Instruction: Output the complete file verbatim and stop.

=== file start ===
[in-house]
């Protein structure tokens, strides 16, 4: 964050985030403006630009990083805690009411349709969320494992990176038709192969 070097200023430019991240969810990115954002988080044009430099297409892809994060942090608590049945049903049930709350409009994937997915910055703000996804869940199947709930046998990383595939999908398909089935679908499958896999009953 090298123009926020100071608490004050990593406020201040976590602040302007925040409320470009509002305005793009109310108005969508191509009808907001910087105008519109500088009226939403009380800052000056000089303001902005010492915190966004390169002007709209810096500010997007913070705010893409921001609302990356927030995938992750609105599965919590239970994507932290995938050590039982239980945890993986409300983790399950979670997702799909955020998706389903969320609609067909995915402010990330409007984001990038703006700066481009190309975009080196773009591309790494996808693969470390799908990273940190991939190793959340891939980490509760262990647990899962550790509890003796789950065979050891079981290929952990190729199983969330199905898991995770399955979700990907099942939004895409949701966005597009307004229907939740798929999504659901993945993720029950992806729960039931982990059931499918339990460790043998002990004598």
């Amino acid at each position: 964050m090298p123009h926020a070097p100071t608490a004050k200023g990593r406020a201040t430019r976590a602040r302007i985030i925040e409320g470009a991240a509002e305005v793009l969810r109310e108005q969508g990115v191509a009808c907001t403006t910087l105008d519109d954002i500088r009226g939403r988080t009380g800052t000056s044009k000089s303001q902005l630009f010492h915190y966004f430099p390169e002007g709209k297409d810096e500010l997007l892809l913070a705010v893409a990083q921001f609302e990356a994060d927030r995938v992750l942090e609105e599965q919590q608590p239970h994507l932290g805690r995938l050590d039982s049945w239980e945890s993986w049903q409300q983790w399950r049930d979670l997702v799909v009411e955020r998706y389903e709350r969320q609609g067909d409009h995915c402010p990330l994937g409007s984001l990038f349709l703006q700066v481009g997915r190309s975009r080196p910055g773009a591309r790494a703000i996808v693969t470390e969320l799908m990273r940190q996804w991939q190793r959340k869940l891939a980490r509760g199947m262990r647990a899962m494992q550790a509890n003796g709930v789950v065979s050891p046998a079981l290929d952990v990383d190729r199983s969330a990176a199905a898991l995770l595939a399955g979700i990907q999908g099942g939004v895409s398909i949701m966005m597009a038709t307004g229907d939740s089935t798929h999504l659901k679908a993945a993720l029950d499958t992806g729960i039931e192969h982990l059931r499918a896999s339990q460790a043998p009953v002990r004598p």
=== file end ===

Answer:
[in-house]
């Protein structure tokens, strides 16, 4: 964050985030403006630009990083805690009411349709969320494992990176038709192969 070097200023430019991240969810990115954002988080044009430099297409892809994060942090608590049945049903049930709350409009994937997915910055703000996804869940199947709930046998990383595939999908398909089935679908499958896999009953 090298123009926020100071608490004050990593406020201040976590602040302007925040409320470009509002305005793009109310108005969508191509009808907001910087105008519109500088009226939403009380800052000056000089303001902005010492915190966004390169002007709209810096500010997007913070705010893409921001609302990356927030995938992750609105599965919590239970994507932290995938050590039982239980945890993986409300983790399950979670997702799909955020998706389903969320609609067909995915402010990330409007984001990038703006700066481009190309975009080196773009591309790494996808693969470390799908990273940190991939190793959340891939980490509760262990647990899962550790509890003796789950065979050891079981290929952990190729199983969330199905898991995770399955979700990907099942939004895409949701966005597009307004229907939740798929999504659901993945993720029950992806729960039931982990059931499918339990460790043998002990004598």
């Amino acid at each position: 964050m090298p123009h926020a070097p100071t608490a004050k200023g990593r406020a201040t430019r976590a602040r302007i985030i925040e409320g470009a991240a509002e305005v793009l969810r109310e108005q969508g990115v191509a009808c907001t403006t910087l105008d519109d954002i500088r009226g939403r988080t009380g800052t000056s044009k000089s303001q902005l630009f010492h915190y966004f430099p390169e002007g709209k297409d810096e500010l997007l892809l913070a705010v893409a990083q921001f609302e990356a994060d927030r995938v992750l942090e609105e599965q919590q608590p239970h994507l932290g805690r995938l050590d039982s049945w239980e945890s993986w049903q409300q983790w399950r049930d979670l997702v799909v009411e955020r998706y389903e709350r969320q609609g067909d409009h995915c402010p990330l994937g409007s984001l990038f349709l703006q700066v481009g997915r190309s975009r080196p910055g773009a591309r790494a703000i996808v693969t470390e969320l799908m990273r940190q996804w991939q190793r959340k869940l891939a980490r509760g199947m262990r647990a899962m494992q550790a509890n003796g709930v789950v065979s050891p046998a079981l290929d952990v990383d190729r199983s969330a990176a199905a898991l995770l595939a399955g979700i990907q999908g099942g939004v895409s398909i949701m966005m597009a038709t307004g229907d939740s089935t798929h999504l659901k679908a993945a993720l029950d499958t992806g729960i039931e192969h982990l059931r499918a896999s339990q460790a043998p009953v002990r004598p």